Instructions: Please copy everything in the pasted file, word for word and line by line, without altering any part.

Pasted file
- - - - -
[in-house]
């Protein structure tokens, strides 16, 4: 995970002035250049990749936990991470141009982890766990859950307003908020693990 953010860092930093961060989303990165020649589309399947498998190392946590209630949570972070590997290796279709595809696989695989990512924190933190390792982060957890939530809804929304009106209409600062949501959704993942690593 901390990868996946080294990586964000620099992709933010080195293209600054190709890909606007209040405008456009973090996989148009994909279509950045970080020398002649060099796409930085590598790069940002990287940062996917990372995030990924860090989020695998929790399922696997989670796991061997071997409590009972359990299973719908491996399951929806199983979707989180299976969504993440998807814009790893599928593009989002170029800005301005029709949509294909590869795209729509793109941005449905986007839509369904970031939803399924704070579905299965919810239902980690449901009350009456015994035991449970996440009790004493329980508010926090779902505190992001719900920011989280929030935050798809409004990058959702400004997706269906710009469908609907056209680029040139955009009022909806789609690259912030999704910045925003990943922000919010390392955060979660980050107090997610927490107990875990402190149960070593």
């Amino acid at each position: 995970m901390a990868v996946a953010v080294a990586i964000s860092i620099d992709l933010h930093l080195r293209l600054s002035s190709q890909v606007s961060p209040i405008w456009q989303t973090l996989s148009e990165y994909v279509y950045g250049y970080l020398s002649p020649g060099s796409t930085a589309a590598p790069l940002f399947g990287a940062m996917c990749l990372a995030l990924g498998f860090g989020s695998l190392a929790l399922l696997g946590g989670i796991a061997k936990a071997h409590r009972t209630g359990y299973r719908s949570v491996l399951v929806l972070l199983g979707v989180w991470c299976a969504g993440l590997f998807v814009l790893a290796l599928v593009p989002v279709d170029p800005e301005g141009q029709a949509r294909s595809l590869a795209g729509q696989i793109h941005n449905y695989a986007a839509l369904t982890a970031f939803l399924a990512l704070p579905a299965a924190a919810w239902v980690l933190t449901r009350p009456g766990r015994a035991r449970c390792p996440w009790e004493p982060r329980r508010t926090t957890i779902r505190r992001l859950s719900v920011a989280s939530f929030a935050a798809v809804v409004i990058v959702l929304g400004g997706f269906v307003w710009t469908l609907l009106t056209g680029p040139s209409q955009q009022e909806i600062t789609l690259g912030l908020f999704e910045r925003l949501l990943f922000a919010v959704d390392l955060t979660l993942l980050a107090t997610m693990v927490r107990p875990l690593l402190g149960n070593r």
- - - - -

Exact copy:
[in-house]
């Protein structure tokens, strides 16, 4: 995970002035250049990749936990991470141009982890766990859950307003908020693990 953010860092930093961060989303990165020649589309399947498998190392946590209630949570972070590997290796279709595809696989695989990512924190933190390792982060957890939530809804929304009106209409600062949501959704993942690593 901390990868996946080294990586964000620099992709933010080195293209600054190709890909606007209040405008456009973090996989148009994909279509950045970080020398002649060099796409930085590598790069940002990287940062996917990372995030990924860090989020695998929790399922696997989670796991061997071997409590009972359990299973719908491996399951929806199983979707989180299976969504993440998807814009790893599928593009989002170029800005301005029709949509294909590869795209729509793109941005449905986007839509369904970031939803399924704070579905299965919810239902980690449901009350009456015994035991449970996440009790004493329980508010926090779902505190992001719900920011989280929030935050798809409004990058959702400004997706269906710009469908609907056209680029040139955009009022909806789609690259912030999704910045925003990943922000919010390392955060979660980050107090997610927490107990875990402190149960070593």
């Amino acid at each position: 995970m901390a990868v996946a953010v080294a990586i964000s860092i620099d992709l933010h930093l080195r293209l600054s002035s190709q890909v606007s961060p209040i405008w456009q989303t973090l996989s148009e990165y994909v279509y950045g250049y970080l020398s002649p020649g060099s796409t930085a589309a590598p790069l940002f399947g990287a940062m996917c990749l990372a995030l990924g498998f860090g989020s695998l190392a929790l399922l696997g946590g989670i796991a061997k936990a071997h409590r009972t209630g359990y299973r719908s949570v491996l399951v929806l972070l199983g979707v989180w991470c299976a969504g993440l590997f998807v814009l790893a290796l599928v593009p989002v279709d170029p800005e301005g141009q029709a949509r294909s595809l590869a795209g729509q696989i793109h941005n449905y695989a986007a839509l369904t982890a970031f939803l399924a990512l704070p579905a299965a924190a919810w239902v980690l933190t449901r009350p009456g766990r015994a035991r449970c390792p996440w009790e004493p982060r329980r508010t926090t957890i779902r505190r992001l859950s719900v920011a989280s939530f929030a935050a798809v809804v409004i990058v959702l929304g400004g997706f269906v307003w710009t469908l609907l009106t056209g680029p040139s209409q955009q009022e909806i600062t789609l690259g912030l908020f999704e910045r925003l949501l990943f922000a919010v959704d390392l955060t979660l993942l980050a107090t997610m693990v927490r107990p875990l690593l402190g149960n070593r």